Dogs are not always furniture's best friend. Dogs can rip, chew and tear at furniture, but among of the worst damage that dogs can do is through urinating. Dog urine stains and leaves a foul odor, so if your dog is urinating on your furniture, it could potentially ruin your favorite sofa or ottoman. Understanding the reasons that dogs do this is the first step to prevention.
Your dog's reason for urinating on the furniture may indicate a medical problem, rather than a behavioral one---especially in housebroken pets. Indoor urination is symptomatic of such problems as diabetes, internal parasites or bladder infections. Monitor your dog's behavior, particularly her drinking habits, as sudden excessive thirst---and consequently more frequent urination---can also indicate health problems.
Some dogs simply can't help urinating on the furniture; they suffer from incontinence, or an inability to control their urinary habits. Involuntary urination may occur when the dog is most relaxed--when she is asleep--so monitor your dog when she sleeps on your furniture. If there is any urine where she slept, it may be indicative of incontinence. There are several causes for this condition, and your vet can perform tests to determine which one is affecting your dog.
Dogs are territorial creatures, and may urinate as a way of asserting dominance. By urinating on objects, such as fire hydrants, trees or furniture, your dog is marking her territory. Having your dog spayed or neutered may help quell this urge, but it is not foolproof---the habit may be as psychological as it is biological. Regularly asserting your dominance over your dog and teaching her that you are the master of the house may keep her from trying to mark her territory.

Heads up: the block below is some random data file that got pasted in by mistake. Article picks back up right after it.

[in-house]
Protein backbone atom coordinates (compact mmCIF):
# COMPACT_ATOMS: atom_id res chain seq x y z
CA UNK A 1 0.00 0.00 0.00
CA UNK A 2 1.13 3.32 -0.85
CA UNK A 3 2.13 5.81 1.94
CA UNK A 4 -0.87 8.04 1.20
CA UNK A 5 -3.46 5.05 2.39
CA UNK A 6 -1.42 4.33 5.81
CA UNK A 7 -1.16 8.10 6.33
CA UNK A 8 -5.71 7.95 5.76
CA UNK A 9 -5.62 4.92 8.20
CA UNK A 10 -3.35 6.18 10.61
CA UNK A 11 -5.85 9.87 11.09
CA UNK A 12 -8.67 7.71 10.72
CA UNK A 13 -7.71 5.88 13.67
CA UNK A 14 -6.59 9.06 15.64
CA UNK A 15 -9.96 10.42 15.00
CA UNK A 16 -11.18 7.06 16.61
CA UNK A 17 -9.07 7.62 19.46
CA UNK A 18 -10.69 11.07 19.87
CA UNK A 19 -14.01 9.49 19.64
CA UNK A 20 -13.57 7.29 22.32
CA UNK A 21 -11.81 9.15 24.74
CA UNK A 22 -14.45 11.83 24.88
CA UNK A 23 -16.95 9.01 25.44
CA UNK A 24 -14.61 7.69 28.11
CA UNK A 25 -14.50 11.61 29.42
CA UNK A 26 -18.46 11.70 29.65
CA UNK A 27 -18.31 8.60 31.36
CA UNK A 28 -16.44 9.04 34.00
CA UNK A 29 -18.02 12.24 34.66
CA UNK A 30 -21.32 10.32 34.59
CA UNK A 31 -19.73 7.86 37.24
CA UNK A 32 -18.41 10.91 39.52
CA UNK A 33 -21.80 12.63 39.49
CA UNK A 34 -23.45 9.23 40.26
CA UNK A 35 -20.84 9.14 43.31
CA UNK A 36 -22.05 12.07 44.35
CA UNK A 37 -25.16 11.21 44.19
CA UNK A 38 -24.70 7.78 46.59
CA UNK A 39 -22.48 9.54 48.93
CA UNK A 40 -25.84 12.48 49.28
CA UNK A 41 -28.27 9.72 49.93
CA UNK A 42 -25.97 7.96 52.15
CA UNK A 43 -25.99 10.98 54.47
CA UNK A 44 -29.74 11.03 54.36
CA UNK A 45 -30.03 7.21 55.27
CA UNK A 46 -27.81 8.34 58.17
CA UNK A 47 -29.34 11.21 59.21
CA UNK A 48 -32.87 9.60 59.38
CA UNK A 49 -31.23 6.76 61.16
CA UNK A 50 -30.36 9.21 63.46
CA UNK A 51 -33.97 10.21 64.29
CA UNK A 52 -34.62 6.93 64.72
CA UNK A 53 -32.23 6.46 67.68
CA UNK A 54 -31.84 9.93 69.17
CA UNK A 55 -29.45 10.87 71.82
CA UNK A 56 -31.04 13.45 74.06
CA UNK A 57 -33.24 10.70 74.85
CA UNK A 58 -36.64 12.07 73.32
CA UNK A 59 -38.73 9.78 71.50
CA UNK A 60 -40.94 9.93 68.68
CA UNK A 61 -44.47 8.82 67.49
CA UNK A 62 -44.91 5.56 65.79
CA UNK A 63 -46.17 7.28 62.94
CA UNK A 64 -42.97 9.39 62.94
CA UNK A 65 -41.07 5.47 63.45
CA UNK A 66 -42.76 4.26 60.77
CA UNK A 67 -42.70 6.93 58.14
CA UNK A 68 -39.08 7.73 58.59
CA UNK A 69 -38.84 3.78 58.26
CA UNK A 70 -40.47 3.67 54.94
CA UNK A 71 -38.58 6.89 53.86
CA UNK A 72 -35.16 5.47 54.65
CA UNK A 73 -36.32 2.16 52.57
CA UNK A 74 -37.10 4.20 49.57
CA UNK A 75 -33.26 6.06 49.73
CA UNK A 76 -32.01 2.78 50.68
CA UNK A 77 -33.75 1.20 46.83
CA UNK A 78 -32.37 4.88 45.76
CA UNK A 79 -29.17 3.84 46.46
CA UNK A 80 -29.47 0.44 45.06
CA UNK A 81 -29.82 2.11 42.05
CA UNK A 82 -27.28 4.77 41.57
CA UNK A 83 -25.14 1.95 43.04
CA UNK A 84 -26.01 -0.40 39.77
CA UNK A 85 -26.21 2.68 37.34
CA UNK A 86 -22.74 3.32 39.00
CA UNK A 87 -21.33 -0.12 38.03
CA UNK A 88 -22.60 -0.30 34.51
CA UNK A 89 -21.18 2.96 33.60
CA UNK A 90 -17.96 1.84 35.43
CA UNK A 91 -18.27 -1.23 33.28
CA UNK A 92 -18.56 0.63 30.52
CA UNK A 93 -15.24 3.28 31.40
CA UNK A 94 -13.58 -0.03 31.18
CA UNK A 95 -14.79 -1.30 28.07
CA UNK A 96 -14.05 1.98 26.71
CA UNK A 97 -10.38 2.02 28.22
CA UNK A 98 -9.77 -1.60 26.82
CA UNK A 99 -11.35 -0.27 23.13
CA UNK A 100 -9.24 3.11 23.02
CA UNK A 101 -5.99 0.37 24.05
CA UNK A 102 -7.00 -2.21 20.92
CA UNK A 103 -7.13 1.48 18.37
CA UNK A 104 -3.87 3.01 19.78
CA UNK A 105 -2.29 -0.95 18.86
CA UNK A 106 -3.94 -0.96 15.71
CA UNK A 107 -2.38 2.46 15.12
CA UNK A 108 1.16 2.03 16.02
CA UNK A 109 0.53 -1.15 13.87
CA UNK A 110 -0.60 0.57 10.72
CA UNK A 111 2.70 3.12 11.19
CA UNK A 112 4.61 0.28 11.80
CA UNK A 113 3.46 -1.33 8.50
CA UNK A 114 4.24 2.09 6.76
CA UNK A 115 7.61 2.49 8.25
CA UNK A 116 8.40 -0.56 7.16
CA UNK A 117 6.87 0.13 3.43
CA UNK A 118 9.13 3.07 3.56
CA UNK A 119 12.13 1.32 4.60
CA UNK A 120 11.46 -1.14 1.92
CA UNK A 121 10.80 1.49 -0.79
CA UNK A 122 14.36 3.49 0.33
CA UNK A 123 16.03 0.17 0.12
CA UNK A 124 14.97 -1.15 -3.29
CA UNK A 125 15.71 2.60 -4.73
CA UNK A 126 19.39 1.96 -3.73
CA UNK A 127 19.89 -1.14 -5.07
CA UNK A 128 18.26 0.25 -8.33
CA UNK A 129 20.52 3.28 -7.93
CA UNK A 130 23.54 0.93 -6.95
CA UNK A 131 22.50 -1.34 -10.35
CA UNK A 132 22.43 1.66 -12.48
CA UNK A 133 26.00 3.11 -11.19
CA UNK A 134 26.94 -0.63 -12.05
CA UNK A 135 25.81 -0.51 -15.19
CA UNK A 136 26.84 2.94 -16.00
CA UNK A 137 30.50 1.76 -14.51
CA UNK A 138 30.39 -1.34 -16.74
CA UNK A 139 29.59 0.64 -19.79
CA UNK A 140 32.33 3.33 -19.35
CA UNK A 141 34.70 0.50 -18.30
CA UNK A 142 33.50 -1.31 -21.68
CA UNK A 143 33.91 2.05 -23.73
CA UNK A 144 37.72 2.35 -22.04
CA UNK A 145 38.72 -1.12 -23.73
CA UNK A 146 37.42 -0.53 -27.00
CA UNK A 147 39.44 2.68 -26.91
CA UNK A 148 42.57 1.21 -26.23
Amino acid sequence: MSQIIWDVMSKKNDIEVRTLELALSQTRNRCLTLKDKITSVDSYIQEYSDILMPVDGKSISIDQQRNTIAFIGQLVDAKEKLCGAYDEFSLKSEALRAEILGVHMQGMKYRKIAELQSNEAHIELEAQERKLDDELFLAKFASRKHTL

Anxiety and Submission
Your relationship with your dog may influence his indoor urination. If your dog seems particularly stressed when you leave the home, he may be experiencing separation anxiety, which in turn may be leading him to urinate on the furniture. Conversely, if your dog urinates on the furniture when you return, he may be doing so out of submission---he understands all too well that you are his master, and he does this to try and please you. Corrective training measures can help prevent these causes of indoor urination.
Introducing a new dog into your household, particularly a puppy, may encourage sudden bad behavior in adult dogs. When your adult dog sees the extra attention a puppy receives, particularly in response to having accidents in the house, she may imitate this behavior. You can correct these relapses with regular housebreaking training.